We often hear a lot about muscles and the importance of strength. Bone strength is something that is less frequently discussed, however bone health is important for function.
Here are a few things that healthy bones are needed for:
- Soft tissue attachment for stability and movement
- Storage of minerals that are essential for life
- Production of blood cells
- Protection of organs, nerves and blood vessels.
A common bone disease is osteoporosis. Osteoporosis is a condition where the structure of the bone tissue becomes thin and fragile. There are levels to bone density and osteoporosis must be clinically diagnosed after undergoing a Bone Mineral Density test.
Australian statistics show that up to 20% of Australians over the age of 65 have been diagnosed with osteoporosis with females more effected than males.
So, what can you do about it?
You can load your bones! You might think that having an aging and changing body means that you should avoid training which involves some joint impact, in fact it is the opposite. Wolff’s law states that your bones will adapt based on the stress or demands placed on them (Cox 2007). This means loading! You can load your bones up in a safe way by doing a few of these things:
- Strength training – Muscle contraction puts load through your bones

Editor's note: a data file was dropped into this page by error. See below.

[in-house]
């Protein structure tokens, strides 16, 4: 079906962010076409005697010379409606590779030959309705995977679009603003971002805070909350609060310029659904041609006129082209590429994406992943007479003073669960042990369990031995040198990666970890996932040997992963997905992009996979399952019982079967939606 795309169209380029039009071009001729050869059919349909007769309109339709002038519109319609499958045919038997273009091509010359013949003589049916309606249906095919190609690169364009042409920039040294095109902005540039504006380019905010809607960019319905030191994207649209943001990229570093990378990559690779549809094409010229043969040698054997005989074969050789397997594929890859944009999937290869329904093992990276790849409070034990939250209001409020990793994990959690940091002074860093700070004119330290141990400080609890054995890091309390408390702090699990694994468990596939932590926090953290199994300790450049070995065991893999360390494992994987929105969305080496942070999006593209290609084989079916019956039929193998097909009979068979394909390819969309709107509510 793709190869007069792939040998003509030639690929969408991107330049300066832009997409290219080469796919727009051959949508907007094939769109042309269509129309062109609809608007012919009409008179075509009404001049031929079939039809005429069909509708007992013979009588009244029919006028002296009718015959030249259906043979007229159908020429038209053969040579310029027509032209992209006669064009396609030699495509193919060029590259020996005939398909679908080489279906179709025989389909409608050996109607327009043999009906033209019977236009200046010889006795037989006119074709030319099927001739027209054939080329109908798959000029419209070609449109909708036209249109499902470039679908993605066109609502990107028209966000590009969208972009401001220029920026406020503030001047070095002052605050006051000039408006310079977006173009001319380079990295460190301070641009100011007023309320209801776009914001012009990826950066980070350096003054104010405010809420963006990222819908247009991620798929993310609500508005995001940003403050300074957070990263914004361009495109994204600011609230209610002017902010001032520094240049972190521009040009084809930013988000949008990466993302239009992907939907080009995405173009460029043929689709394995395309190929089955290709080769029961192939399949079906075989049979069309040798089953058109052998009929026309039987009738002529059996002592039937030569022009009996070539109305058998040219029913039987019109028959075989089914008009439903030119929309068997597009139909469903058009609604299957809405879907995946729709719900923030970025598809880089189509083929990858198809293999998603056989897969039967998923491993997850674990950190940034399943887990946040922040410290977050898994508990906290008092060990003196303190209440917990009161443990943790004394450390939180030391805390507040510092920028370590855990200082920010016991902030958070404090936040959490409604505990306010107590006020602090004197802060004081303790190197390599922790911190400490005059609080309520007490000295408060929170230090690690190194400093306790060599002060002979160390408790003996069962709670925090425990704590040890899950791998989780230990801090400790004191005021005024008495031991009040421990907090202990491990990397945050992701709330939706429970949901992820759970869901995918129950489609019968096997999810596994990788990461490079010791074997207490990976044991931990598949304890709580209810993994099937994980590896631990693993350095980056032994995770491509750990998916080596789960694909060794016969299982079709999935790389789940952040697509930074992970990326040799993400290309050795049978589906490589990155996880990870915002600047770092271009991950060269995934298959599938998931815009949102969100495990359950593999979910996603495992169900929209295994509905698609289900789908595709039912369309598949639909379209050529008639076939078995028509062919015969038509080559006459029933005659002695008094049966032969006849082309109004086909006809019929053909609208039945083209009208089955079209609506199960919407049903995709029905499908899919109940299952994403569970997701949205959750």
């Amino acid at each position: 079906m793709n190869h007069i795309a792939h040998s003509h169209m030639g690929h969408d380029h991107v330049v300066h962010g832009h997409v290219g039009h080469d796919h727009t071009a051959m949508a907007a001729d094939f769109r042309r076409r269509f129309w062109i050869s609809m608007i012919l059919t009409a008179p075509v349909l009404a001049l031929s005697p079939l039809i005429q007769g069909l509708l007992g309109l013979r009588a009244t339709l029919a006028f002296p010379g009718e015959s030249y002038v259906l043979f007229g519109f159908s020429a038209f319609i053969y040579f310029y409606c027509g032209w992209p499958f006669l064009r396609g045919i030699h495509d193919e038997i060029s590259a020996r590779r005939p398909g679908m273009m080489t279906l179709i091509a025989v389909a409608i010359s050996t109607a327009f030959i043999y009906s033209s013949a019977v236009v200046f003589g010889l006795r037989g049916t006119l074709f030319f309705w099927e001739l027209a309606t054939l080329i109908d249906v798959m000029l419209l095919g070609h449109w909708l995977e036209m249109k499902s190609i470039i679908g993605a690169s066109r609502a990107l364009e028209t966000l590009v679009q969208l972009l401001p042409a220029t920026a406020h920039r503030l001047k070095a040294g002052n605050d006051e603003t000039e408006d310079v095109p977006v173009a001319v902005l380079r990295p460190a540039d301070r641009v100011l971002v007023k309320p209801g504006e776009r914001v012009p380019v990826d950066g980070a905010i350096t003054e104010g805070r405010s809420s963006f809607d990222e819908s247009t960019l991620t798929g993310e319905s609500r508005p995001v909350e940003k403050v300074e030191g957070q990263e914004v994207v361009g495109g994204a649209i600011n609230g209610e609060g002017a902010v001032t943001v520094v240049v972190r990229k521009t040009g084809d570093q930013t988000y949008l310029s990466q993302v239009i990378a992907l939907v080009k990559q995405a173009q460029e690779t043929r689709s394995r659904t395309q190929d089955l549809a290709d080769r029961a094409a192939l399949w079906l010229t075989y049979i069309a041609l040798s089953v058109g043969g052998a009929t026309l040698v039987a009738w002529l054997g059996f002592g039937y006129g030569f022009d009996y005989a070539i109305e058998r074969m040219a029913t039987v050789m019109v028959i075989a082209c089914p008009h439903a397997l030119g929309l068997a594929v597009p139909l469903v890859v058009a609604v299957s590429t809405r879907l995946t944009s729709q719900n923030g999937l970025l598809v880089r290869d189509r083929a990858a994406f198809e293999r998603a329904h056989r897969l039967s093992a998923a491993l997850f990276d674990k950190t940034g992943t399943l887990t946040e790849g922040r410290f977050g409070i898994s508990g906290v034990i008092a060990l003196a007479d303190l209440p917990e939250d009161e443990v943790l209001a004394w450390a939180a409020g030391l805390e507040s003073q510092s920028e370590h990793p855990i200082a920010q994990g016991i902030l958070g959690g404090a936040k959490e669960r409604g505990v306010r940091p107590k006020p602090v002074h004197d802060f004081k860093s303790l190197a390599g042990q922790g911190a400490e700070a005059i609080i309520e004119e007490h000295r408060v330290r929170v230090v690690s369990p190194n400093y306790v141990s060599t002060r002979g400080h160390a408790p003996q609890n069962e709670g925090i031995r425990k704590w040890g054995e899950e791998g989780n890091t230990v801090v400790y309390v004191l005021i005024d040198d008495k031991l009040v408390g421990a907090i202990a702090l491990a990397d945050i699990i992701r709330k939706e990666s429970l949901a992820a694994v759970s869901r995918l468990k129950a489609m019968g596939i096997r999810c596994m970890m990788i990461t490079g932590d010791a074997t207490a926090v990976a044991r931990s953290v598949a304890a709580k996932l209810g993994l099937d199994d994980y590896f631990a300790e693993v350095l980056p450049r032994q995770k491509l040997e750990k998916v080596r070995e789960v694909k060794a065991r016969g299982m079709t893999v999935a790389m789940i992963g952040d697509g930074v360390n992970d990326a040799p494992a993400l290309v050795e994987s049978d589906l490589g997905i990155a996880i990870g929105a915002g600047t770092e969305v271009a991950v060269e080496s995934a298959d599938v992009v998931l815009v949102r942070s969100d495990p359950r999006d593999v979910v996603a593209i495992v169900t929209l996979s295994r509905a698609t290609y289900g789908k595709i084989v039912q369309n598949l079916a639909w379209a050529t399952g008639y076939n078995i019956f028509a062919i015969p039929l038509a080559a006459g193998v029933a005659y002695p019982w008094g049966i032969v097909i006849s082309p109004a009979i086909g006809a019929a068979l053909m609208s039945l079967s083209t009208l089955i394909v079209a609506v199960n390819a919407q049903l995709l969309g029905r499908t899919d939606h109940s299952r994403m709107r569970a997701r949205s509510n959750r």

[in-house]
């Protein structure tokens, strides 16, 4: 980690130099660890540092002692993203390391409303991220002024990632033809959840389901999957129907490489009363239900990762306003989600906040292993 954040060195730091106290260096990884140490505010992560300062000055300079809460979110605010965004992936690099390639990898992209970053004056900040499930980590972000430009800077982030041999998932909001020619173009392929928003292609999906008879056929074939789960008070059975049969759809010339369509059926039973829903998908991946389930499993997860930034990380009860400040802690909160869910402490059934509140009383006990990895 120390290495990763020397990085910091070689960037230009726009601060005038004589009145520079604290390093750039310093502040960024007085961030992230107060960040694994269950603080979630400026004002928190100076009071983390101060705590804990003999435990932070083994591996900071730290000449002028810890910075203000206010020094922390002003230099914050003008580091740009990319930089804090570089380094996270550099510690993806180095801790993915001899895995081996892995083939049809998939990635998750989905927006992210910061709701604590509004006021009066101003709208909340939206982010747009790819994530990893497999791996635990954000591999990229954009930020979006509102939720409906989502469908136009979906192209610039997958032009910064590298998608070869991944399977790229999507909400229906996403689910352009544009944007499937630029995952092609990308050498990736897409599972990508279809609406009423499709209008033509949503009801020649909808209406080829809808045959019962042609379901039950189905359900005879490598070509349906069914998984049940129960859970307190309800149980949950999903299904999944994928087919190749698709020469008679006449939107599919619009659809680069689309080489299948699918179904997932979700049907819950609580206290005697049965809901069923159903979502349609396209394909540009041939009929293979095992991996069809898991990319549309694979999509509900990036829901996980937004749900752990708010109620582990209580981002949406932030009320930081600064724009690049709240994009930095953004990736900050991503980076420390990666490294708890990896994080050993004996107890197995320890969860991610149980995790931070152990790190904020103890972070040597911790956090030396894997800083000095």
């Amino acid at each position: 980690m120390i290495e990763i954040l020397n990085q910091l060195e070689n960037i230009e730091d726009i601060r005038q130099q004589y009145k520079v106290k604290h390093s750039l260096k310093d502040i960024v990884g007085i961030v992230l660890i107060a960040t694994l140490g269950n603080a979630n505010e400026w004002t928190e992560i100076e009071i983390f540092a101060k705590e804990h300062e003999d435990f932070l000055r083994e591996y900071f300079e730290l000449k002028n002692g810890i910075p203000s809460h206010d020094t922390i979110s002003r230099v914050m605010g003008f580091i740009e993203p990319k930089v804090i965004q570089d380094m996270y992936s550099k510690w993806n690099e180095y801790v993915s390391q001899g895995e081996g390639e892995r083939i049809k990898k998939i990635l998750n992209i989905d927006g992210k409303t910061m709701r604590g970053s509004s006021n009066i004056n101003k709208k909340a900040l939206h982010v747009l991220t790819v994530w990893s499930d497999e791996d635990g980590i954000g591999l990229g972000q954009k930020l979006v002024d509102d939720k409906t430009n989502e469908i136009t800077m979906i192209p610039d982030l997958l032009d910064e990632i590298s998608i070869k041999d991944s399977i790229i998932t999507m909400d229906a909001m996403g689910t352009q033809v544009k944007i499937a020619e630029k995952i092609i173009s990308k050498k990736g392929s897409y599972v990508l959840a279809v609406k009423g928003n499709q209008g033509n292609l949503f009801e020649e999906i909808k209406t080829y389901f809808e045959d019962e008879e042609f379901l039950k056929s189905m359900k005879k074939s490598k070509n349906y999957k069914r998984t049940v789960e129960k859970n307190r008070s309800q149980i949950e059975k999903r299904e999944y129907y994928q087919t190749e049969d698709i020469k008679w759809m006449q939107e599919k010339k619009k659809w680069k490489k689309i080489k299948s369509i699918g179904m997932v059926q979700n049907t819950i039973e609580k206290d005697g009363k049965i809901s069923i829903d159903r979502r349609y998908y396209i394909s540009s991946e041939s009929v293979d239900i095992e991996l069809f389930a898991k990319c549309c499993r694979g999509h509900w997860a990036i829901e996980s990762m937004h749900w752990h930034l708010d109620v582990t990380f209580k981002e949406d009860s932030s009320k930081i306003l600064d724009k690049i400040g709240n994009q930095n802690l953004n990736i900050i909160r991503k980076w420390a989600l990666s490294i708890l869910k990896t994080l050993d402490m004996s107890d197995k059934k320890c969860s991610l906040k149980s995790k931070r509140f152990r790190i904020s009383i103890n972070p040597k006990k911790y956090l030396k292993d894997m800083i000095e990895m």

- Stomping the ground – Sending small compressions through your bones prompt reinforcing adaptations
- Doing some hopping/jumping on the ground or mini trampoline – a bit more dynamic than stomping the ground and also good for balance and coordination
- Doing fast movements (such as swinging a golf club, kicking or throwing a ball) – engage in play-based fun
- Brisk walking on hard ground – getting the firm feedback of the ground will again prompt remodelling of the bones for the better.
The aim of exercise is to prompt your body to change and adapt, you want to expose it to just a little more than its used to. Then as you recover your body will remodel and come back stronger and better than before!
Unsure? Reach out and contact the team at Mates4Mates today to learn more and get a program suitable for your needs.
For more information on Wolff’s law and definitions: Cox, R. (2007). Oxford Dictionary of Sports Science and Medicine. Reference Review.